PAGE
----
Until recently, I had little interest in color-themed borders or even gardens (though I admit I've yet to visit perhaps the most famous example of this style, the White Garden at Sissinghurst). As a lover of unique color combinations, the idea of working within such a narrow palette held little appeal. However, a recent trip to Floors Castle, in the Scottish Borders, made me reconsider single-color gardens and opened my eyes to the possibilities that lie within manipulating tint, tone and shade in a narrow slice of the spectrum.
Floors Castle has a lovely nursery and retail plant center, and just adjacent are a series of gardens that begin with single-color borders in blue, red and pink/purple. When viewing each color, the other colors are hidden, and the effect of so many plants in one hue is dramatic. That in itself would be interesting, but upon closer inspection all sorts of individually compelling blooms reveal themselves, which make the borders work both in long view and close-up.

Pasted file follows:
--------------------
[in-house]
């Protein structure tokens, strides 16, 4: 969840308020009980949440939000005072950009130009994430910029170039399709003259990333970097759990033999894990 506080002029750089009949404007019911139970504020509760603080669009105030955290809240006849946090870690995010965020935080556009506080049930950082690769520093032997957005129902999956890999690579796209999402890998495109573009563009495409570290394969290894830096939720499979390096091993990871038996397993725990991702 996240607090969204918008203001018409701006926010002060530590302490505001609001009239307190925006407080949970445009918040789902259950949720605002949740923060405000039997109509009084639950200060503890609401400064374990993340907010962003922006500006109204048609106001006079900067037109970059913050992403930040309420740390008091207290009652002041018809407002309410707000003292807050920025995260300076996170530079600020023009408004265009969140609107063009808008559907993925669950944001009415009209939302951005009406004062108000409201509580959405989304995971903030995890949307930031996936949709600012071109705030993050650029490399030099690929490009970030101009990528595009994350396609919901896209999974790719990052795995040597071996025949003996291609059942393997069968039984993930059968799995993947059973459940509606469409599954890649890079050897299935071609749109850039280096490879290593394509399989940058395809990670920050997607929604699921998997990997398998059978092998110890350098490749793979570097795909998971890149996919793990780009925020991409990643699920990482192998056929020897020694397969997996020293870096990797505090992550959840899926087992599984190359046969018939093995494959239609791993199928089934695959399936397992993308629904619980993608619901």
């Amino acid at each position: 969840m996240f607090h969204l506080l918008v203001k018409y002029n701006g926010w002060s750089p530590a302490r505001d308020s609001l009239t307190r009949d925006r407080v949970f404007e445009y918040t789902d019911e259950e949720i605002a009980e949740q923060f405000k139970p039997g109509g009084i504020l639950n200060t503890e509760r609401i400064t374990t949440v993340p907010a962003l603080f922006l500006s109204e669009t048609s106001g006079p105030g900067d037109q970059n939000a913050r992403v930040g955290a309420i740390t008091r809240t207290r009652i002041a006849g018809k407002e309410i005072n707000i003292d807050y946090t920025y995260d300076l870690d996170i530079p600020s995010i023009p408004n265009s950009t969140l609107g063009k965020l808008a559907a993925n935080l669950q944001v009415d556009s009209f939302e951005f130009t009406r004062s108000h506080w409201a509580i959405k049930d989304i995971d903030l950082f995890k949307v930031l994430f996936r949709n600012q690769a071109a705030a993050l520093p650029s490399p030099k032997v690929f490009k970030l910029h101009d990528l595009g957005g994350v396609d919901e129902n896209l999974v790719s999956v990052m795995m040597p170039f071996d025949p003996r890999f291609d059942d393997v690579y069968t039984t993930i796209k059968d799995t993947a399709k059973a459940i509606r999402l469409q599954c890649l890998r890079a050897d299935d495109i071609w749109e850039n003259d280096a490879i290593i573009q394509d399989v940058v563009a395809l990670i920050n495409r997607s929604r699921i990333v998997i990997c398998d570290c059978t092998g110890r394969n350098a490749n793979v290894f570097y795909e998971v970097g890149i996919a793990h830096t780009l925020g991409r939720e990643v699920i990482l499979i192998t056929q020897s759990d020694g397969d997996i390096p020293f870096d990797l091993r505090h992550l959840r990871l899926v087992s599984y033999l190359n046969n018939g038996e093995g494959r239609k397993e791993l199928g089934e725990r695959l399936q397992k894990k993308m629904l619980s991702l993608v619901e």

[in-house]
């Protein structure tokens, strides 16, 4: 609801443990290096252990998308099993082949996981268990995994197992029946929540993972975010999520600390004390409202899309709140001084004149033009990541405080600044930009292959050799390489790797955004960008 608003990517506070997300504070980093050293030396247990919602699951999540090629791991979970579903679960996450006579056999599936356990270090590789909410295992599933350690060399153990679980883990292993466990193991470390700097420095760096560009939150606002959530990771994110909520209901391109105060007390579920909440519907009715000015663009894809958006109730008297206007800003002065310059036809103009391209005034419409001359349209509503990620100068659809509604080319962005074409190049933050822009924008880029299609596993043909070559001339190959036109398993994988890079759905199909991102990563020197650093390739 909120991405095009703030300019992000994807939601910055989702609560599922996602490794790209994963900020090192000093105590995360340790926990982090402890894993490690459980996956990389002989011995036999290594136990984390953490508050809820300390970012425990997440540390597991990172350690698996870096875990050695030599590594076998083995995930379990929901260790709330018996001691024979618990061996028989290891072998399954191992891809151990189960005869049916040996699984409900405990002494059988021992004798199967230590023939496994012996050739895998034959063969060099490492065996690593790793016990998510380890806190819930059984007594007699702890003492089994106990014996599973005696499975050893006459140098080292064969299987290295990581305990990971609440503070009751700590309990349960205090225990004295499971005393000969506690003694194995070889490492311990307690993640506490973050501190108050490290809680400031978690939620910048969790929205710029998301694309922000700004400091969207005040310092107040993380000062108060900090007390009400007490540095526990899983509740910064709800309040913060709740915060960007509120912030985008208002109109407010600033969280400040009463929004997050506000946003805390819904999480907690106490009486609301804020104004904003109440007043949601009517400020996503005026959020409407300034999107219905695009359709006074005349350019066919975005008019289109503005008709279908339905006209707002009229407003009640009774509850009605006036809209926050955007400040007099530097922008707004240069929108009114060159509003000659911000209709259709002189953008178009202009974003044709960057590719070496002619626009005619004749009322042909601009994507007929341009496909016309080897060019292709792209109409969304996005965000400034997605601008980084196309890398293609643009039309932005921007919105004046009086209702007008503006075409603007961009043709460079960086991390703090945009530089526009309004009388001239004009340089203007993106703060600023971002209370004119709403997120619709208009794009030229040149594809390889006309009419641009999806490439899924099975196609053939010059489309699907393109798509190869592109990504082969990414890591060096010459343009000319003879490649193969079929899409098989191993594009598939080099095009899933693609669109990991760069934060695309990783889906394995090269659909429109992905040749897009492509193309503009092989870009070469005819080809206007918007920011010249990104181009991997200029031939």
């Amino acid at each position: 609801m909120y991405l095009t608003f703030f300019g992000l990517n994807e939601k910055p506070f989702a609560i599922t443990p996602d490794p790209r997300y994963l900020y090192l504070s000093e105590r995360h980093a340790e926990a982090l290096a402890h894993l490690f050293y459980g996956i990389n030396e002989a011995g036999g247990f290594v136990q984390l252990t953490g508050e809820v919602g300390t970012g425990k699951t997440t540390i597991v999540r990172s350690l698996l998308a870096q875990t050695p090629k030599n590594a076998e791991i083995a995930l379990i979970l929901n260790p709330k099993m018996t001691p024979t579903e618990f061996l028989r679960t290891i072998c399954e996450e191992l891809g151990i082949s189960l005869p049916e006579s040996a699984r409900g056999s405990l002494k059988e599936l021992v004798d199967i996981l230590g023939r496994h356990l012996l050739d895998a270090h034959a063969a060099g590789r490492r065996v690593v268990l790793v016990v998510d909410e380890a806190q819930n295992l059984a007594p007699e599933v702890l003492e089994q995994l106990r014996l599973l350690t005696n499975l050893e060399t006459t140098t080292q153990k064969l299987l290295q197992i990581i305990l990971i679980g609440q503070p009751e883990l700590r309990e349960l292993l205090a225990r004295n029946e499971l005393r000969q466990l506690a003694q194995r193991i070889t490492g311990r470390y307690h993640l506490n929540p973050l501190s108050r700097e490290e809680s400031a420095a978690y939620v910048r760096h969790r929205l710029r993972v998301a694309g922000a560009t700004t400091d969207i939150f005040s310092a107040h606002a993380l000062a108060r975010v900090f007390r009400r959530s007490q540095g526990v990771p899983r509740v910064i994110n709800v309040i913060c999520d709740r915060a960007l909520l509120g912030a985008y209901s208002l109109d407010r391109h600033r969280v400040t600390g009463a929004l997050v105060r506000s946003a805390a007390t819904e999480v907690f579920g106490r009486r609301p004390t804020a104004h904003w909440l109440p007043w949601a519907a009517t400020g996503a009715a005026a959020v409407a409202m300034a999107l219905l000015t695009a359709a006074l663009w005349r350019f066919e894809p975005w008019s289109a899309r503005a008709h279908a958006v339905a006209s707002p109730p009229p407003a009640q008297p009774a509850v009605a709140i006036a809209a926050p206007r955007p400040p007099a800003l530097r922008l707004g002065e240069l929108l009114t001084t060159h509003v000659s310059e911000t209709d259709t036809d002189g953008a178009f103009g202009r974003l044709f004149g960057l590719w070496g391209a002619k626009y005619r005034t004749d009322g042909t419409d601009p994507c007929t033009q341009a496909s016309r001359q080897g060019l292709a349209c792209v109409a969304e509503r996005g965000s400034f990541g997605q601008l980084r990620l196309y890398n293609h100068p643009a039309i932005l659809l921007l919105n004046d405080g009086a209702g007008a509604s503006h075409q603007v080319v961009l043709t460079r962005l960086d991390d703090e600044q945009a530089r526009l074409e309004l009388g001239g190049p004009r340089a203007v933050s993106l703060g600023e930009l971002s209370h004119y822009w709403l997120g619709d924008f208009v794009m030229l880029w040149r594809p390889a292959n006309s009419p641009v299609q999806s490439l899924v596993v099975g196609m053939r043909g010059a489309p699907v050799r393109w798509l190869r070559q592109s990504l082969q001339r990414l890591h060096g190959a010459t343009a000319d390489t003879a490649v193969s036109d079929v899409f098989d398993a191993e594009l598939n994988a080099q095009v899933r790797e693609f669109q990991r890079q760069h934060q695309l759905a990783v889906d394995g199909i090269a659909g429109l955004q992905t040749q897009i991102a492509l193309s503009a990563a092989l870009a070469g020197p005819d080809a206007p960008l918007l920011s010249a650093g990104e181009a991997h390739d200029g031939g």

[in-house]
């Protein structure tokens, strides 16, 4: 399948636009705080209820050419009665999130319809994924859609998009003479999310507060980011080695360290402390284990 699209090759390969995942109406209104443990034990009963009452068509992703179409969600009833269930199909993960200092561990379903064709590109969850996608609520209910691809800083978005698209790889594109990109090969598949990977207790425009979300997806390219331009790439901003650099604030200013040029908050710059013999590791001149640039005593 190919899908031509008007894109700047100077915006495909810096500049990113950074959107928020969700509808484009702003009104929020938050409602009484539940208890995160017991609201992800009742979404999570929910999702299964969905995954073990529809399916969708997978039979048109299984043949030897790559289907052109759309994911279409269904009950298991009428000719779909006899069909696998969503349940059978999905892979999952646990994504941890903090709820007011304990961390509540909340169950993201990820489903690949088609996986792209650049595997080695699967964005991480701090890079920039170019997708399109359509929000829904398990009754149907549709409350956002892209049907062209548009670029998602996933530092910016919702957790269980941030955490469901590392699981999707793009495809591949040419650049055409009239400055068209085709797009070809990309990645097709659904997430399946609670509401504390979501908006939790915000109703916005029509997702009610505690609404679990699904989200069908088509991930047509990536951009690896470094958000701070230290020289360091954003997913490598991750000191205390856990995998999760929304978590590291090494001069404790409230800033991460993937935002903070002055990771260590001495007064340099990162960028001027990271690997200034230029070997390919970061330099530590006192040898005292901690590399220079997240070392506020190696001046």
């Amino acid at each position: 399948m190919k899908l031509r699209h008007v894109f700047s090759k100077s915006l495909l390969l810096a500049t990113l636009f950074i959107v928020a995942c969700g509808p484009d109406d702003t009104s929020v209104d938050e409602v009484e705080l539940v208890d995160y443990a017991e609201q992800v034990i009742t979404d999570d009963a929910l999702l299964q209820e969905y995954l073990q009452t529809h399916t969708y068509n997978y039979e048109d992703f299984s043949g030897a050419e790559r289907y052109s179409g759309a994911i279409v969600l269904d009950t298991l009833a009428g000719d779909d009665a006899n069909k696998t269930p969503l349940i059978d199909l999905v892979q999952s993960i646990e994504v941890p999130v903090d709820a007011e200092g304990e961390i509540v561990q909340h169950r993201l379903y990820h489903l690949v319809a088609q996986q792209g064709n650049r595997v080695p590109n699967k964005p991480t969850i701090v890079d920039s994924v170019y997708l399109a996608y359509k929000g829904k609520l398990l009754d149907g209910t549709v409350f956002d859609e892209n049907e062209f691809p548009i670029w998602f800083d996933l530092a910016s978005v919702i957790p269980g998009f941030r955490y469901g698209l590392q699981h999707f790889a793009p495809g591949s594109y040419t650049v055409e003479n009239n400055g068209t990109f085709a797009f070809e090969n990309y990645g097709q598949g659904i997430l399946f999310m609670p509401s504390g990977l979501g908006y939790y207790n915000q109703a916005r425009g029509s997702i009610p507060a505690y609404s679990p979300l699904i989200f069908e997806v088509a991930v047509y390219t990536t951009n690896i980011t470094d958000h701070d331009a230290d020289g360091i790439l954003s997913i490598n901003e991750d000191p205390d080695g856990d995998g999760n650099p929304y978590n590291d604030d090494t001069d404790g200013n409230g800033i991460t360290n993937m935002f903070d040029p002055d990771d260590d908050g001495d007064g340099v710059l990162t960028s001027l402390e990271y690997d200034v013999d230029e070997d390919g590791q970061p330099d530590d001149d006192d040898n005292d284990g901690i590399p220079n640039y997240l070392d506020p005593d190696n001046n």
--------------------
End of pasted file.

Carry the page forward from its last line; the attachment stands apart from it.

As with most creative pursuits, a little constraint can force greater ingenuity. The definition of "red" is pushed through its range of blue-red to yellow-red and everything in between, including my favorite terracotta, as in these gorgeous dahlias.
It was a typically overcast Scottish day, and I wonder if my response to this garden was so strong because I'm craving spice and heat in this summer that's felt like a winter to me--as I write this it's 35 degrees Fahrenheit warmer at my farm in Virginia than here in Edinburgh.
I do know that the cloudy sky really made the colors pop. I suspect the effect would have been more washed out in full-sun and less dramatic.
Until visiting Floors Castle, I wouldn't have been too excited about a "red border." But this is a single-color border done right, with enough variety to keep it intriguing, and it's fabulous. I only wish the plants would have been labeled in some inconspicuous way, as there were many I didn't know but would love to have in my own garden.